So a few weeks ago, someone from Backlash asked whether I'd be willing to speak on their behalf about the Extreme Porn Consultation and how it might affect feminists. After saying yes enthusiastically and leaping around in excitement for a few days, I realised I knew very little about the anti-porn feminist stances and started reading the typical texts (Andrea Dworkin, Catharine MacKinnon, Sheila Jeffreys et al). I was actually stunned by the total nonsense they write and that anyone thinks their arguments make enough sense to publish them. Bearing the other 'side' in mind, my talk was incredibly easy to write, but I decided to talk from a more personal perspective as well, because the proposed laws would undoubtedly have an effect on what Tom and I get up to, and because I wanted to keep it informal and avoid using academic language.
We managed to get to SOAS and after running halfway across London looking for an internet café to print my final (though totally unnecessary, as it happened) edit, and another hour of sitting behind the Backlash stall upstairs, it was time for the Sexual Expression
session. I had planned to first explain the technical bits of the law, but to my horror it was totally covered by the first speaker and I started panicking that I'd be repeating everything she said. When it came to my turn, I felt myself going purple and inappropriately stumbled over the word 'consensual' about nine times before I calmed down and got on with it. First ever attempt at public speaking, and it showed.
For anyone arsed, here is a pretty accurate rendition of what I said: ( Feminist Fightback speechCollapse )
After we'd all said our bit, what was said went to the floor in possibly the most heated discussion I've ever been involved in. It was fantastic to see the room filled to the brim with women who had such strong, but generally intelligent views on porn. And there were the two idiots at the back. Sandy told me later that she'd heard one of them keep muttering "THAT'S not feminist!" all the way through my talk. All they really did was confirm to me how far feminists are in denial when they talk about porn and sex as if it's still the 60s, and express opinions using generalisations that were universally uninformed - much like the government's reasons for attempting to put the legislation through in the first place. When they started talking about the 'kind of people' that watch rape porn, I felt myself almost shaking with anger and disbelief, and when DemRed and rosalee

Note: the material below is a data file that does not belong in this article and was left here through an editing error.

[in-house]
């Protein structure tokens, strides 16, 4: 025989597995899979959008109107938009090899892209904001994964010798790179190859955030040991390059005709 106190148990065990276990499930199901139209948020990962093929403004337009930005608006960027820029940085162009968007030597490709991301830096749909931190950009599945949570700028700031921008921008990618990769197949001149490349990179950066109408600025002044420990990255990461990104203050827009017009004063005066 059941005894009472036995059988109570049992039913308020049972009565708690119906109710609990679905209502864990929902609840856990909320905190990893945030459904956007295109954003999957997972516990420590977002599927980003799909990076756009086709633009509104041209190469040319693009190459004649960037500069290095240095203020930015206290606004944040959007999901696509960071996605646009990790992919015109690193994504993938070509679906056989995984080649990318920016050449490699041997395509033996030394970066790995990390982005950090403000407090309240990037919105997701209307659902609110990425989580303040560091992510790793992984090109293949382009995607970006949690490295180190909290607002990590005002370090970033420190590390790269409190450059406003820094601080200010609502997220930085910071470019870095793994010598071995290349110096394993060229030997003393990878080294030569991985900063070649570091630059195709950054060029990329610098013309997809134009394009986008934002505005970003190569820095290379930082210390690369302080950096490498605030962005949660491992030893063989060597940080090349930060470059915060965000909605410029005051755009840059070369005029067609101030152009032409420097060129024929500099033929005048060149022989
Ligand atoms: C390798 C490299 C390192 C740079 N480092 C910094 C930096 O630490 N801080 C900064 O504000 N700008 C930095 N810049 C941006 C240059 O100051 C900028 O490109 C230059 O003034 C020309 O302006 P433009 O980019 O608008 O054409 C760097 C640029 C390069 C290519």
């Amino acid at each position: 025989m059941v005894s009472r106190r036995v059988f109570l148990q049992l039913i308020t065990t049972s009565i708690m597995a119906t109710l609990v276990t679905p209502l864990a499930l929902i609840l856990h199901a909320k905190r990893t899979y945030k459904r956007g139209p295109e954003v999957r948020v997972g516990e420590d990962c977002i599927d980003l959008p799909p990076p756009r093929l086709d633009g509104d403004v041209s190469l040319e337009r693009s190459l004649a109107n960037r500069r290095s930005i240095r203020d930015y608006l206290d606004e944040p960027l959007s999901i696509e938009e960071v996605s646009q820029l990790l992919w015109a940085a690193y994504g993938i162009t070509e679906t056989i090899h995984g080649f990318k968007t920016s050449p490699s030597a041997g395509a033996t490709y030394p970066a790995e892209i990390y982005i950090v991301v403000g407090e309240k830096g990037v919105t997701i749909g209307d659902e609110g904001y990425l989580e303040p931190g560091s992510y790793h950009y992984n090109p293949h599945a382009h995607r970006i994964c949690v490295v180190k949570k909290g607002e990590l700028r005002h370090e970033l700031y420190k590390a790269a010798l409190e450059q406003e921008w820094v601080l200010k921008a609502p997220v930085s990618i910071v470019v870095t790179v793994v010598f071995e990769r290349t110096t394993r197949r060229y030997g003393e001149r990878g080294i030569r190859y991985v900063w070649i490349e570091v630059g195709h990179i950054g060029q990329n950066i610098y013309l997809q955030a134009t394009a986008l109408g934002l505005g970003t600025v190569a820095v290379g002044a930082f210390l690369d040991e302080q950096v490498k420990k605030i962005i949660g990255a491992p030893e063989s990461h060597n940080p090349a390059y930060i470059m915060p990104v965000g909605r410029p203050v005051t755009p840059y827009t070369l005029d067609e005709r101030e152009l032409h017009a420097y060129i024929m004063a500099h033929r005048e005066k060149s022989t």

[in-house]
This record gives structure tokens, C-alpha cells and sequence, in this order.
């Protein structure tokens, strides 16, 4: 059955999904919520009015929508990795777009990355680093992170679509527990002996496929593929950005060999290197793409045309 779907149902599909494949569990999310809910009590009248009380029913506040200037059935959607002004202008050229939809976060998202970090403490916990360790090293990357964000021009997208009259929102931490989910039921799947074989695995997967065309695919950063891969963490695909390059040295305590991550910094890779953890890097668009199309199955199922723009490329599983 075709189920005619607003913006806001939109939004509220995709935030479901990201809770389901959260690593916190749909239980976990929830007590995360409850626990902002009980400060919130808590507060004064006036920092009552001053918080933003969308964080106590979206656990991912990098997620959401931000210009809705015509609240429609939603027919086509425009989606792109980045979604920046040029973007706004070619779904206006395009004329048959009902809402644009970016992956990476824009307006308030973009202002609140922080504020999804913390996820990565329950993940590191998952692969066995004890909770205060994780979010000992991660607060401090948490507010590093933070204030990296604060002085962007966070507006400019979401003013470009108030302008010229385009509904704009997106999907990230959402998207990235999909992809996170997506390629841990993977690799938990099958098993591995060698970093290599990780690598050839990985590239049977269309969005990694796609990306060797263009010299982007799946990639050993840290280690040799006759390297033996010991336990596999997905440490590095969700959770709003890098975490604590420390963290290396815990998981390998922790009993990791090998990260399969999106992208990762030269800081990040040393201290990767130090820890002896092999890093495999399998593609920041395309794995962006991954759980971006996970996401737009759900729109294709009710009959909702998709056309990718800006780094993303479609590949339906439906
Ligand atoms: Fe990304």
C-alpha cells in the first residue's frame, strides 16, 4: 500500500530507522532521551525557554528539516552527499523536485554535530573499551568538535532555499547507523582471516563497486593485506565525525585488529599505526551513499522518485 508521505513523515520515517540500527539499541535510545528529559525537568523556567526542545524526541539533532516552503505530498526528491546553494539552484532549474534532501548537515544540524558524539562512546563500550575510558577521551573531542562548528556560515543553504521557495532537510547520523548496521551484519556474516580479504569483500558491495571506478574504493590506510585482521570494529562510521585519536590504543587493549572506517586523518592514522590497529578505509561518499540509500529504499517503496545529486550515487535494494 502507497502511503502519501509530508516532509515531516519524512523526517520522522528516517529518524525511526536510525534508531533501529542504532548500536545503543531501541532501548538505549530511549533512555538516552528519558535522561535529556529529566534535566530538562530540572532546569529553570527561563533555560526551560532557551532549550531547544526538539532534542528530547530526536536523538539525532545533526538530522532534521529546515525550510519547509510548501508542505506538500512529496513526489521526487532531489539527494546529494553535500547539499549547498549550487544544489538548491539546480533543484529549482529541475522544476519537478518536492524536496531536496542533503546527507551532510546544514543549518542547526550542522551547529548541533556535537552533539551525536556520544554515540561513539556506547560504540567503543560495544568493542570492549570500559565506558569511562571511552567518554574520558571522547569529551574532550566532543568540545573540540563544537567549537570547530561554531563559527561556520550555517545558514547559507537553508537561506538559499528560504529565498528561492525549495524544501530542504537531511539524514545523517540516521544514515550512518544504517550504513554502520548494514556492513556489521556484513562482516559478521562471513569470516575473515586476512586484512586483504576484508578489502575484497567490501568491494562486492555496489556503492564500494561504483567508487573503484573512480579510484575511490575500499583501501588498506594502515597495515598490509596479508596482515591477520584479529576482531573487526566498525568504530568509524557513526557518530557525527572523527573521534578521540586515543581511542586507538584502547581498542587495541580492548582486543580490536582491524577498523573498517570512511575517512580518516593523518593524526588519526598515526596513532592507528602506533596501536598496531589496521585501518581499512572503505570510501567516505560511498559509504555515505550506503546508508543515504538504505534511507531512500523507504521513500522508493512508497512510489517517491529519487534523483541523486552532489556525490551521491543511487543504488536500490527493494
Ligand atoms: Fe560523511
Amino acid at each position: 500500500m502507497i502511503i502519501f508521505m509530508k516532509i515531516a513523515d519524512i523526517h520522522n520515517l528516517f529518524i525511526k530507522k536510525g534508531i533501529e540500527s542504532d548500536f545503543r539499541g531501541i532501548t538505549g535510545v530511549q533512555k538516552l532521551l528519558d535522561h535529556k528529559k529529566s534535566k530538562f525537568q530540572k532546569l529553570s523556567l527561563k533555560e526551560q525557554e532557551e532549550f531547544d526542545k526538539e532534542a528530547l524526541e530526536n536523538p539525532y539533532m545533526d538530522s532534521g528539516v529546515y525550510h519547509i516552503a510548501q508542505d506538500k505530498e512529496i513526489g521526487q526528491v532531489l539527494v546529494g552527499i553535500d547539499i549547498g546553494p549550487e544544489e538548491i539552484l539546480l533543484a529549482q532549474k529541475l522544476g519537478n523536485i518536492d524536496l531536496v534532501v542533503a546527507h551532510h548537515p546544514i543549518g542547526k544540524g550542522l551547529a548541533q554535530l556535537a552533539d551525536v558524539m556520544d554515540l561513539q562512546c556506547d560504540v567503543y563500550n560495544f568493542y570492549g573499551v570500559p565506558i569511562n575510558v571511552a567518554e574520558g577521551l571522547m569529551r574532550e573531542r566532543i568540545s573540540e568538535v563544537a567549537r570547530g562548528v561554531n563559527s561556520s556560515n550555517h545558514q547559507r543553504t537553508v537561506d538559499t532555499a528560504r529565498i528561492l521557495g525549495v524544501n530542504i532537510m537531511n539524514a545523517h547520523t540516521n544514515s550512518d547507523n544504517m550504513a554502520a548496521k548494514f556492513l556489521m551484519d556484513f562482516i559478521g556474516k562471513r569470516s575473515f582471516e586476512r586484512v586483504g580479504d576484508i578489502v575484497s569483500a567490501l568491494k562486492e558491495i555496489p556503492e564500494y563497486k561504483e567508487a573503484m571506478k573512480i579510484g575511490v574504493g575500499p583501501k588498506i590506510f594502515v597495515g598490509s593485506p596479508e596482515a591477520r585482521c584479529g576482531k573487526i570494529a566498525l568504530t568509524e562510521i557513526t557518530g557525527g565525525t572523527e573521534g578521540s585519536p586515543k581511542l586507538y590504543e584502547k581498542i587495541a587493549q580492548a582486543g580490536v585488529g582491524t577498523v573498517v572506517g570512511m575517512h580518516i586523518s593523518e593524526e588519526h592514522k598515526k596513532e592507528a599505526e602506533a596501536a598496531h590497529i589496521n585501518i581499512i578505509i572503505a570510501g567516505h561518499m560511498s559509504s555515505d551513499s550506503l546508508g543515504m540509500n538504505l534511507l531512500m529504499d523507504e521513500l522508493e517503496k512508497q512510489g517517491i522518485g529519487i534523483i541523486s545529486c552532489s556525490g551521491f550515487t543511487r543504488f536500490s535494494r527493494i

turned around to again dislodge yet another nonsense belief, I joined them and then burst into tears. SO humiliating. I guess it was a kind of adrenaline come-down, but I felt like I ruined the discussion a bit.
I was also amazed so many people came up to me afterwards to tell me how brave they thought I was for 'coming out' as a sexual submissive, as it was the one point in the talk I thought I'd seriously get lynched with. It's made me think a lot about sexual desire. How abitrary it is. How you can't change it with your politics no matter how much you may want to. I felt a kind of closure, that all the shame I've subconsciously harboured as a feminist who likes getting beaten, humiliated and dominated by a man in a sexual context, could go away. There's nothing sinister about enjoying any of those things, I don't think, if they're expressed in a way that brings you joy. It's a million miles from what Vera Baird deems 'abuse'. But it still surprised me that people thought it was brave to admit to enjoying them, and I think there's a real space in the way academics write about SM. People tend to approach it from a queer theory perspective, not a feminist one. Maybe I'll write my MA dissertation on it.
It was also cool to meet realdoll
for the first time, though unfortunately all very briefly, and fantastic to spot familiar faces in the crowd from so many different contexts. I felt sad when they called the discussion to a halt, but encouraged that a few people also came up to me afterwards to ask more about what they could do for Backlash, and that I was asked to speak again elsewhere. Hopefully next time I'll avoid the crying bit, too.